Paget Service Station finds savings in solar

  • Sunny prospects: Chris Mitchell, right, owner of Paget Service Station Ltd and Bermuda Pump Sales Ltd, stands on the roof with Nick Duffy, divisional manager of BAE (Photograph supplied)

    Sunny prospects: Chris Mitchell, right, owner of Paget Service Station Ltd and Bermuda Pump Sales Ltd, stands on the roof with Nick Duffy, divisional manager of BAE (Photograph supplied)

  • Savings: the panels on the roof of Paget Service Station have cut the business's Belco bill by more than a third

    Savings: the panels on the roof of Paget Service Station have cut the business's Belco bill by more than a third


Paget Service Station has reduced its Belco bill by more than a third since switching on its solar panel installation four months ago.

The panels, which were installed by Bermuda Alternate Energy Ltd, solar division of the BAC Group of Companies, have generated electricity worth $3,200.

The Middle Road location includes two sibling businesses, Paget Service Station Ltd and Bermuda Pump Sales Ltd, both of which share the power produced by the solar panels.

Chris Mitchell, the general manager, said the station’s monthly Belco bill had fallen by 34 per cent since the panels started operating.

“I am stunned by how 30 panels tacked on the roof of our building has impacted our electricity bill,” Mr Mitchell said.

“I never realised that so much energy was pouring down from 93 million miles away!”

Nick Duffy, divisional manager at BAE, said: “Unlike traditional PV modules, which only generate power from the front face of the cells, bifacial modules generate power from both sides of the cells.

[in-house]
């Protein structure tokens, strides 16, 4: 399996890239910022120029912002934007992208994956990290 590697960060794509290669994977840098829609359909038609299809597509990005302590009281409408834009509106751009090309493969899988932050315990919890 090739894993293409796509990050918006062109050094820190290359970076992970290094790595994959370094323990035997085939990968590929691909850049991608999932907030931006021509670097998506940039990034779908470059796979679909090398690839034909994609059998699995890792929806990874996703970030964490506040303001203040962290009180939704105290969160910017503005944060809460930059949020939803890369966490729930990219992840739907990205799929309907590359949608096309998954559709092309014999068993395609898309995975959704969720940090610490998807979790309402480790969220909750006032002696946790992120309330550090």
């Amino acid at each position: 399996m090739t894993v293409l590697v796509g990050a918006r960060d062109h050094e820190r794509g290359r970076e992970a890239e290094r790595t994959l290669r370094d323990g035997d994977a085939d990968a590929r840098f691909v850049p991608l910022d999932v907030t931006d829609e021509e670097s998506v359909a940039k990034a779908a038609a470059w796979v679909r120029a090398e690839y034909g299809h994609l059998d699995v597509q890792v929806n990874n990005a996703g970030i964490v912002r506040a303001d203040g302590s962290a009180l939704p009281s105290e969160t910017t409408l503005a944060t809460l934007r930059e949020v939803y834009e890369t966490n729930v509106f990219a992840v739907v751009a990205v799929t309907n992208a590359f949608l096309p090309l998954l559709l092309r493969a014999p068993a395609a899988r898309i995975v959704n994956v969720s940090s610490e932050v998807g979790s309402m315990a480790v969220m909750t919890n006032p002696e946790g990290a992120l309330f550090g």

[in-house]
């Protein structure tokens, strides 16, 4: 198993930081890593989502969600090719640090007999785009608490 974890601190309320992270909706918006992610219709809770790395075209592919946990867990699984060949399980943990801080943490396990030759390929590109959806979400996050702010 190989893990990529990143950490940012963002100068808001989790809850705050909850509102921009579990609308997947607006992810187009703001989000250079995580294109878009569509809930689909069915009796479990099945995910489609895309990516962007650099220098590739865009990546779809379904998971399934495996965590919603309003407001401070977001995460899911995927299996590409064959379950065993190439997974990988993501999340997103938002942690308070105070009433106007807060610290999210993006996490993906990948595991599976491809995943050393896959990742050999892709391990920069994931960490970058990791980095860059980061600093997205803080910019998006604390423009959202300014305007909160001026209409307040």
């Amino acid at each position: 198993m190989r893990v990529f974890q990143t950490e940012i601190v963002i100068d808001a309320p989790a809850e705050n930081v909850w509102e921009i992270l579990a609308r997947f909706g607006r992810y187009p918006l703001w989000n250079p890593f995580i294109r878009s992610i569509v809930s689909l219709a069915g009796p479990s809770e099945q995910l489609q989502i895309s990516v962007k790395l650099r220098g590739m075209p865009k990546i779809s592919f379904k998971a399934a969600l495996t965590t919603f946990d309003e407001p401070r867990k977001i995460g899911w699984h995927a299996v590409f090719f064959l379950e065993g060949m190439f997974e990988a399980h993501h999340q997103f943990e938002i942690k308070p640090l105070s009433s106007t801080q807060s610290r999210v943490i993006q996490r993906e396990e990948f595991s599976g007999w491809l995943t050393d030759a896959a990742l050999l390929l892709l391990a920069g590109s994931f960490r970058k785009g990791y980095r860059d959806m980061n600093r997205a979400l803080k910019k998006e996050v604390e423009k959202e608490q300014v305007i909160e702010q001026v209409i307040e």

“So sunlight that misses the front face can be reflected back onto the rear face to produce additional power.

“To maximise the ‘bifacial effect’ the PV modules are raised from the roof surface to allow the maximum penetration of sunlight and reflection behind the solar modules.”

In a statement, BAE said a custom-raised mounting mechanism was designed to lift the bifacial modules above the roof and provide a more favourable southerly tilt, because the service station roof is almost flat with a very gentle angle to the north.

By doing this, the company was able to increase production by maximising the annual exposure to sunlight.

The solar array for the 9.3-kilowatt system has also been cleverly angled to ensure that rainwater is directed back towards the centre of the roof, rather than the edge, which will also improve the rainwater catch for the service station.

The power output from each LG module is independently controlled using 320-watt Power Optimisers made by SolarEdge, which allow the full power potential of the 310-watt modules to be achieved.

Mr Duffy said: “The beauty of commercial installations is that a business’s maximum electricity demand is the same as the solar installation’s maximum production, because both are running at maximum between the hours of 9am and 6pm.

“So it makes total sense for businesses of all sizes to explore the use of solar power to provide electricity for their facilities.”

For more information, contact Mr Duffy at BAE at nduffy@bac.bm or by phone at 297-3639

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Published Oct 2, 2017 at 8:00 am (Updated Oct 1, 2017 at 6:13 pm)

Paget Service Station finds savings in solar

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